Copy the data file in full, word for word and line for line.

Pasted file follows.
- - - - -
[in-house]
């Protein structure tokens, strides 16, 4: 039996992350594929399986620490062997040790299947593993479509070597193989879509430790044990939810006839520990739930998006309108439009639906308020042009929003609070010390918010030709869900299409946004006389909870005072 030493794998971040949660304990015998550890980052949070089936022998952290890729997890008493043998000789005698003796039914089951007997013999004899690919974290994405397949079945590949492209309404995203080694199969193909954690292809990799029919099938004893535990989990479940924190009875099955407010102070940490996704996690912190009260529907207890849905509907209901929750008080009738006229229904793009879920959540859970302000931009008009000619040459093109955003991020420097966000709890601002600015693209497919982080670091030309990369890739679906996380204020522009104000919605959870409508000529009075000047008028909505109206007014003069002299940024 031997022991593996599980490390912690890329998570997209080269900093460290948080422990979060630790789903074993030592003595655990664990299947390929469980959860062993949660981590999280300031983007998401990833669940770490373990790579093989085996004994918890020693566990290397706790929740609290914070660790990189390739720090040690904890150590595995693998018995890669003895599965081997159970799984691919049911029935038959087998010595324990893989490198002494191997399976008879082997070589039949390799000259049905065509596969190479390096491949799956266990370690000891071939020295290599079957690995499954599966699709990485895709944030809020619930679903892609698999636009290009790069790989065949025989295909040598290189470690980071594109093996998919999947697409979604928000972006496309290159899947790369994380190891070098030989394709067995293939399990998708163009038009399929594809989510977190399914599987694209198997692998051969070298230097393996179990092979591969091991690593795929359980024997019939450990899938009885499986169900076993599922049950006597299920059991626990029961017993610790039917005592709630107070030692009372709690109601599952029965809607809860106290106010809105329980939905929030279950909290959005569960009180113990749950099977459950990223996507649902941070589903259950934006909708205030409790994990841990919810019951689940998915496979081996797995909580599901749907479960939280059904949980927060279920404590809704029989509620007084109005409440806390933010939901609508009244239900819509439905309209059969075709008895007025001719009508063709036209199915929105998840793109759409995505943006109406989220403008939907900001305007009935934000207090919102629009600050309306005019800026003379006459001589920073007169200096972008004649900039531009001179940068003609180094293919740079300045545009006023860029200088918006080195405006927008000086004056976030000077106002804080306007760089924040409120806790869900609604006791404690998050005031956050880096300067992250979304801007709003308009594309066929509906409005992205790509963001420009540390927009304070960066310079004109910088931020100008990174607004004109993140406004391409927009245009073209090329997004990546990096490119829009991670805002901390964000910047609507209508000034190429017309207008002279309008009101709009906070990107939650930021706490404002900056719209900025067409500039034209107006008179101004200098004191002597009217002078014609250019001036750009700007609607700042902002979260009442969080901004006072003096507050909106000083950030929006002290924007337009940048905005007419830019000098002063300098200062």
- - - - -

[in-house]
């Protein structure tokens, strides 16, 4: 039996992350594929399986620490062997040790299947593993479509070597193989879509430790044990939810006839520990739930998006309108439009639906308020042009929003609070010390918010030709869900299409946004006389909870005072 030493794998971040949660304990015998550890980052949070089936022998952290890729997890008493043998000789005698003796039914089951007997013999004899690919974290994405397949079945590949492209309404995203080694199969193909954690292809990799029919099938004893535990989990479940924190009875099955407010102070940490996704996690912190009260529907207890849905509907209901929750008080009738006229229904793009879920959540859970302000931009008009000619040459093109955003991020420097966000709890601002600015693209497919982080670091030309990369890739679906996380204020522009104000919605959870409508000529009075000047008028909505109206007014003069002299940024 031997022991593996599980490390912690890329998570997209080269900093460290948080422990979060630790789903074993030592003595655990664990299947390929469980959860062993949660981590999280300031983007998401990833669940770490373990790579093989085996004994918890020693566990290397706790929740609290914070660790990189390739720090040690904890150590595995693998018995890669003895599965081997159970799984691919049911029935038959087998010595324990893989490198002494191997399976008879082997070589039949390799000259049905065509596969190479390096491949799956266990370690000891071939020295290599079957690995499954599966699709990485895709944030809020619930679903892609698999636009290009790069790989065949025989295909040598290189470690980071594109093996998919999947697409979604928000972006496309290159899947790369994380190891070098030989394709067995293939399990998708163009038009399929594809989510977190399914599987694209198997692998051969070298230097393996179990092979591969091991690593795929359980024997019939450990899938009885499986169900076993599922049950006597299920059991626990029961017993610790039917005592709630107070030692009372709690109601599952029965809607809860106290106010809105329980939905929030279950909290959005569960009180113990749950099977459950990223996507649902941070589903259950934006909708205030409790994990841990919810019951689940998915496979081996797995909580599901749907479960939280059904949980927060279920404590809704029989509620007084109005409440806390933010939901609508009244239900819509439905309209059969075709008895007025001719009508063709036209199915929105998840793109759409995505943006109406989220403008939907900001305007009935934000207090919102629009600050309306005019800026003379006459001589920073007169200096972008004649900039531009001179940068003609180094293919740079300045545009006023860029200088918006080195405006927008000086004056976030000077106002804080306007760089924040409120806790869900609604006791404690998050005031956050880096300067992250979304801007709003308009594309066929509906409005992205790509963001420009540390927009304070960066310079004109910088931020100008990174607004004109993140406004391409927009245009073209090329997004990546990096490119829009991670805002901390964000910047609507209508000034190429017309207008002279309008009101709009906070990107939650930021706490404002900056719209900025067409500039034209107006008179101004200098004191002597009217002078014609250019001036750009700007609607700042902002979260009442969080901004006072003096507050909106000083950030929006002290924007337009940048905005007419830019000098002063300098200062």